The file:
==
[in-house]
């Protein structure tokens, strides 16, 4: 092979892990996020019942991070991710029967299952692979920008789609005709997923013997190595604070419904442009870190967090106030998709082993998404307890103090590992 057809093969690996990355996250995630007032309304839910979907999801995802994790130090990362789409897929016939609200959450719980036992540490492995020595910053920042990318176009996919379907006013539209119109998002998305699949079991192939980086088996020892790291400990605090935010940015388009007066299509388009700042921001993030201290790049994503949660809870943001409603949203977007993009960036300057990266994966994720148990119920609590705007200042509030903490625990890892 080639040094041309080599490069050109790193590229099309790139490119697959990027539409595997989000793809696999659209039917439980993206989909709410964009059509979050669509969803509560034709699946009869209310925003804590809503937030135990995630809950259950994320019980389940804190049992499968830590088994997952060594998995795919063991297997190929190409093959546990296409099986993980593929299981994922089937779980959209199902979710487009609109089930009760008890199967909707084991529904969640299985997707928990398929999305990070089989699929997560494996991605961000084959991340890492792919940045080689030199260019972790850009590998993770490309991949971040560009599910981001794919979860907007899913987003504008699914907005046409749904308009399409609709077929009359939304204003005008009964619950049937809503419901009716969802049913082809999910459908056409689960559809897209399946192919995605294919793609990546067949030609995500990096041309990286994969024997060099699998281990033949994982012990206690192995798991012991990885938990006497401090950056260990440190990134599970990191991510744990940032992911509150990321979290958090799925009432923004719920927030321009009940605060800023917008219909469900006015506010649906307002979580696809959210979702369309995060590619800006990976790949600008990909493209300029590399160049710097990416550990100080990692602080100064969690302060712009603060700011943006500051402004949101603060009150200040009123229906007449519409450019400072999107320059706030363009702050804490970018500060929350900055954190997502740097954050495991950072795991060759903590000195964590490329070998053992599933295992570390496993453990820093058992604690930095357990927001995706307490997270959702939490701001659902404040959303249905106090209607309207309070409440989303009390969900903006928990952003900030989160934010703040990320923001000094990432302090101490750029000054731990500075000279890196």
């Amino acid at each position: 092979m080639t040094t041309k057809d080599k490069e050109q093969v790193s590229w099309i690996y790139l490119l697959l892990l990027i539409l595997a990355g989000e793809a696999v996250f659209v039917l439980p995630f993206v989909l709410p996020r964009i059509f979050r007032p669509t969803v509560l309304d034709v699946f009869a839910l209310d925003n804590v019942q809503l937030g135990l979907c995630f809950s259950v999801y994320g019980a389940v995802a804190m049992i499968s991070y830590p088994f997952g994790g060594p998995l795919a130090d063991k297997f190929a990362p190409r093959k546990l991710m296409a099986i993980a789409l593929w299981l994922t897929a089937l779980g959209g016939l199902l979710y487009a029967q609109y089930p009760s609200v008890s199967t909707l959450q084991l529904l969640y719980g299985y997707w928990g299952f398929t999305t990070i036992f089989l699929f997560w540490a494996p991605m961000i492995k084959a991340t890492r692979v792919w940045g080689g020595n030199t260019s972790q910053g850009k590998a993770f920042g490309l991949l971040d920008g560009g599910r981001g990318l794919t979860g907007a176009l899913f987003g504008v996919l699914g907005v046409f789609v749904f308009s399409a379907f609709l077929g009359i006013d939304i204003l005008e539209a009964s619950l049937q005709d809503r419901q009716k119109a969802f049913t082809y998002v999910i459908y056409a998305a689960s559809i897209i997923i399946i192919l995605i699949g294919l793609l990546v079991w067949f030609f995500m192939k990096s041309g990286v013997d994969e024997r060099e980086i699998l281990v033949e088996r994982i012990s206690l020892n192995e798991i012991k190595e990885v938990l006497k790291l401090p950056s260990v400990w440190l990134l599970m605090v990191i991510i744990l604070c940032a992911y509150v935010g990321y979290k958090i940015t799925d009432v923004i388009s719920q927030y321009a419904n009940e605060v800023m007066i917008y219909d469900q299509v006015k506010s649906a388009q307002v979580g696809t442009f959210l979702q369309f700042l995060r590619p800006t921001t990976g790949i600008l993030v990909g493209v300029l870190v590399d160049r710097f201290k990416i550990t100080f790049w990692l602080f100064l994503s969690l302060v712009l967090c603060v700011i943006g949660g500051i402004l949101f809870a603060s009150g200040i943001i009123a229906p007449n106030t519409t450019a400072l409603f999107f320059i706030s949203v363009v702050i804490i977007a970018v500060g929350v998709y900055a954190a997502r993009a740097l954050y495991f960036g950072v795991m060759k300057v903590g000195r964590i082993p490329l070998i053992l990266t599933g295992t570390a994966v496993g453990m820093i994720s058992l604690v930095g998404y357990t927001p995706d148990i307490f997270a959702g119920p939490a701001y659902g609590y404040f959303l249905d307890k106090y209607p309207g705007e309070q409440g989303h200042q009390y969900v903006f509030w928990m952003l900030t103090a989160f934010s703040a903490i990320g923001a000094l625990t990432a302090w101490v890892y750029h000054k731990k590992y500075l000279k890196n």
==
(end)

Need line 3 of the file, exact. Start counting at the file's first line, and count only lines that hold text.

């Amino acid at each position: 092979m080639t040094t041309k057809d080599k490069e050109q093969v790193s590229w099309i690996y790139l490119l697959l892990l990027i539409l595997a990355g989000e793809a696999v996250f659209v039917l439980p995630f993206v989909l709410p996020r964009i059509f979050r007032p669509t969803v509560l309304d034709v699946f009869a839910l209310d925003n804590v019942q809503l937030g135990l979907c995630f809950s259950v999801y994320g019980a389940v995802a804190m049992i499968s991070y830590p088994f997952g994790g060594p998995l795919a130090d063991k297997f190929a990362p190409r093959k546990l991710m296409a099986i993980a789409l593929w299981l994922t897929a089937l779980g959209g016939l199902l979710y487009a029967q609109y089930p009760s609200v008890s199967t909707l959450q084991l529904l969640y719980g299985y997707w928990g299952f398929t999305t990070i036992f089989l699929f997560w540490a494996p991605m961000i492995k084959a991340t890492r692979v792919w940045g080689g020595n030199t260019s972790q910053g850009k590998a993770f920042g490309l991949l971040d920008g560009g599910r981001g990318l794919t979860g907007a176009l899913f987003g504008v996919l699914g907005v046409f789609v749904f308009s399409a379907f609709l077929g009359i006013d939304i204003l005008e539209a009964s619950l049937q005709d809503r419901q009716k119109a969802f049913t082809y998002v999910i459908y056409a998305a689960s559809i897209i997923i399946i192919l995605i699949g294919l793609l990546v079991w067949f030609f995500m192939k990096s041309g990286v013997d994969e024997r060099e980086i699998l281990v033949e088996r994982i012990s206690l020892n192995e798991i012991k190595e990885v938990l006497k790291l401090p950056s260990v400990w440190l990134l599970m605090v990191i991510i744990l604070c940032a992911y509150v935010g990321y979290k958090i940015t799925d009432v923004i388009s719920q927030y321009a419904n009940e605060v800023m007066i917008y219909d469900q299509v006015k506010s649906a388009q307002v979580g696809t442009f959210l979702q369309f700042l995060r590619p800006t921001t990976g790949i600008l993030v990909g493209v300029l870190v590399d160049r710097f201290k990416i550990t100080f790049w990692l602080f100064l994503s969690l302060v712009l967090c603060v700011i943006g949660g500051i402004l949101f809870a603060s009150g200040i943001i009123a229906p007449n106030t519409t450019a400072l409603f999107f320059i706030s949203v363009v702050i804490i977007a970018v500060g929350v998709y900055a954190a997502r993009a740097l954050y495991f960036g950072v795991m060759k300057v903590g000195r964590i082993p490329l070998i053992l990266t599933g295992t570390a994966v496993g453990m820093i994720s058992l604690v930095g998404y357990t927001p995706d148990i307490f997270a959702g119920p939490a701001y659902g609590y404040f959303l249905d307890k106090y209607p309207g705007e309070q409440g989303h200042q009390y969900v903006f509030w928990m952003l900030t103090a989160f934010s703040a903490i990320g923001a000094l625990t990432a302090w101490v890892y750029h000054k731990k590992y500075l000279k890196n």